Over time the process of harvesting timber has evolved. "Timber used to be acquired by individuals or small groups of workers who would chop trees down for their own use, be it for heat or structure. Early logging companies would work in the same area for years, chopping down trees and floating the logs down streams whilst jumping back and forth from log to log for the purpose of clearing jams. The problem with this old way of logging was that there were seldom any rules or regulations that went along with it. Entire swaths of forested land were cleared, and logging companies on the whole earned a bad reputation.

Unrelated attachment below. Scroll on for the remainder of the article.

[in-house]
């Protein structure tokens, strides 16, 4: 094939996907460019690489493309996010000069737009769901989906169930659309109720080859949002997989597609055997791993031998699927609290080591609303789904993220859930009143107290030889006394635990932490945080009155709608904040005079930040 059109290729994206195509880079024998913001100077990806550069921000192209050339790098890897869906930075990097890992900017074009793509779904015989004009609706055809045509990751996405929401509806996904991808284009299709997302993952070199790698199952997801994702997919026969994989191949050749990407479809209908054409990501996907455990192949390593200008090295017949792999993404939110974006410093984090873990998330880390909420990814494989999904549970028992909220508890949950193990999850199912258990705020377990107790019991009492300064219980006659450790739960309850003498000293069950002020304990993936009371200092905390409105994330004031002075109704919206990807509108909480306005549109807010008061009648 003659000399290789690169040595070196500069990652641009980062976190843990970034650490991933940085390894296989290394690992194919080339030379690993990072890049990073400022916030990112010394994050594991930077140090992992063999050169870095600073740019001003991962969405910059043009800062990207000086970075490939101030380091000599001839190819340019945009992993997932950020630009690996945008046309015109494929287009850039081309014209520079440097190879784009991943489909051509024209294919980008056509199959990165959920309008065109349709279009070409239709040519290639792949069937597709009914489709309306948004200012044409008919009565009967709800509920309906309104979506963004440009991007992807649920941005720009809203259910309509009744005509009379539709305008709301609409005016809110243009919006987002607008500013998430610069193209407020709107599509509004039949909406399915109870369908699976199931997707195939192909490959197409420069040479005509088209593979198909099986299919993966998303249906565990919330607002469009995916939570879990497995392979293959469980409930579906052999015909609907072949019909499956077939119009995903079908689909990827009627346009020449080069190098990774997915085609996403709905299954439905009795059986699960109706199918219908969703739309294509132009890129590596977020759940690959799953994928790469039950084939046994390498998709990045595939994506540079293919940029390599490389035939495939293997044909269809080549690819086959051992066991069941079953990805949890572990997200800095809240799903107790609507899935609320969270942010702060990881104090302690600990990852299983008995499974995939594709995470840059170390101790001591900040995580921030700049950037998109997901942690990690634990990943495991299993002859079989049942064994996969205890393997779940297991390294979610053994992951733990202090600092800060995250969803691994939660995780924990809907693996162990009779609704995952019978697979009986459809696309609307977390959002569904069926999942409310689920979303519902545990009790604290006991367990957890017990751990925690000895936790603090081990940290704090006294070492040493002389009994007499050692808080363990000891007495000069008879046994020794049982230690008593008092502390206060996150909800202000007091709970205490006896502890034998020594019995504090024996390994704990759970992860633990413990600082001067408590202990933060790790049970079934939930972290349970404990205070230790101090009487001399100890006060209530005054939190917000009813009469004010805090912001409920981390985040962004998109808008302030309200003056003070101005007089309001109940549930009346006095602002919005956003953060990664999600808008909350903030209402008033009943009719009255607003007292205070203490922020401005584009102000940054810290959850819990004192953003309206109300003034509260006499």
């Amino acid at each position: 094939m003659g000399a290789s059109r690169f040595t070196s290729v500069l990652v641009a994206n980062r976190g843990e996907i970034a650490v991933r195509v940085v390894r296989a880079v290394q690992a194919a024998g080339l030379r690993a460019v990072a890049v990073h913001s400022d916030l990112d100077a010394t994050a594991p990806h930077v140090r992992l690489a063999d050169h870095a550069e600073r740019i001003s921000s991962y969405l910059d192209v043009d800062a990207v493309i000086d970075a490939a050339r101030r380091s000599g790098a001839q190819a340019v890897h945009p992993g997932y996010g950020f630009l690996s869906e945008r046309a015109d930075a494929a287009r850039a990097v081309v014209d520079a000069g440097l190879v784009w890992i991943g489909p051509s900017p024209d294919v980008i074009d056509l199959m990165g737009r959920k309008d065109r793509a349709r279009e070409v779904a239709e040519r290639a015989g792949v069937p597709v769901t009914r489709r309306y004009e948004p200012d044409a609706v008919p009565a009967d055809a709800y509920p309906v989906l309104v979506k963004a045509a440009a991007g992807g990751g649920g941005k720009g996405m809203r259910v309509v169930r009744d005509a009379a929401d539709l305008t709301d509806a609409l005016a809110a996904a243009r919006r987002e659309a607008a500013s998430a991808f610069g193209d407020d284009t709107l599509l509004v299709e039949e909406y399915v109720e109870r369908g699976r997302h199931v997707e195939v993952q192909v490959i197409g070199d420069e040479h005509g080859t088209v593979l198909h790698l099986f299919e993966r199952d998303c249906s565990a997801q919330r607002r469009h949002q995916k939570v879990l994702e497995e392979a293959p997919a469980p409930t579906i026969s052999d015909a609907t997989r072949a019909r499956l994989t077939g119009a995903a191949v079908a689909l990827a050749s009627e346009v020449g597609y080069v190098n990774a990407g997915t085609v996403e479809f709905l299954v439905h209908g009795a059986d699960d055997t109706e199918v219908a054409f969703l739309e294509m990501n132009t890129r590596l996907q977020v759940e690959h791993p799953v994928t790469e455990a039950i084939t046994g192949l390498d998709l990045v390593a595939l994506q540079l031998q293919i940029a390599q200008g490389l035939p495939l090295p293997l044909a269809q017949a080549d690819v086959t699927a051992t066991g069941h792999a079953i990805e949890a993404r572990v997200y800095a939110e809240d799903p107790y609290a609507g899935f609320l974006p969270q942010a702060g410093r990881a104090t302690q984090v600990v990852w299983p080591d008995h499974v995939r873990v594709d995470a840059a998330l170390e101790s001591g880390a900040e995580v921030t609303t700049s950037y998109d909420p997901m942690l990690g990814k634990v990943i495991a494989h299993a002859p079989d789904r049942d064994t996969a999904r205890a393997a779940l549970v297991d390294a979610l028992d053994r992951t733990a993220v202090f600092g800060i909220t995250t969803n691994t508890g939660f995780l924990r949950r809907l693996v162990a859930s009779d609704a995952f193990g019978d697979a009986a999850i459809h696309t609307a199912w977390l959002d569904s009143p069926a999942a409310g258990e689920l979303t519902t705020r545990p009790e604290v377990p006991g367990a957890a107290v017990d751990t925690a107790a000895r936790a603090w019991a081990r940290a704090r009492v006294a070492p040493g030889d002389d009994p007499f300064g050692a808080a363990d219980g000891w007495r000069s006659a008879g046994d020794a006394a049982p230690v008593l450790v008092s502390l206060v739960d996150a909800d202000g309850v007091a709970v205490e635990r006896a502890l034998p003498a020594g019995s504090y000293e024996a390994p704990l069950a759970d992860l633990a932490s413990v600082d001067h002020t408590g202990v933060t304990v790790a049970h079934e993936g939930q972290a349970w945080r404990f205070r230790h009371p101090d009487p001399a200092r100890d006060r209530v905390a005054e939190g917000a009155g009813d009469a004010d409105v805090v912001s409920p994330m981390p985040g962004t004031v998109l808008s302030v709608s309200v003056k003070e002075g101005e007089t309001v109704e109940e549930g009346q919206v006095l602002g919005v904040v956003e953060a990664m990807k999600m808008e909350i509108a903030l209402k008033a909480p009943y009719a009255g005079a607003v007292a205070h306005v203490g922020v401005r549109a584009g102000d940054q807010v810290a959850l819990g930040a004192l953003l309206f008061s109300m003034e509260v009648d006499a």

Today, in most parts of the world, if a logging company can afford to cut the trees down in the first place they can almost certainly afford to replant them, and many have taken to doing so as a matter of course. Timber is wood that is at any stage between its felling and readiness for use as a structural material for construction or wood pulp for paper production. Timber can be supplied as a rough product for uses in such projects as furniture making because it may need further shaping, and is usually a type of hardwood for durability. Finished timber is supplied for the construction industry, and is primarily softwood from coniferous trees, including pine, fir and spruce. The uses for hardwood in this market sector are mainly for high-end hardwood flooring.
Today, the use of timber can be found in a variety of applications, from housing to commercial buildings, and although most industrial buildings are composed of either prefabricated steel or concrete, wood can be used to fit out the interior offices, build stairs and platforms, etc."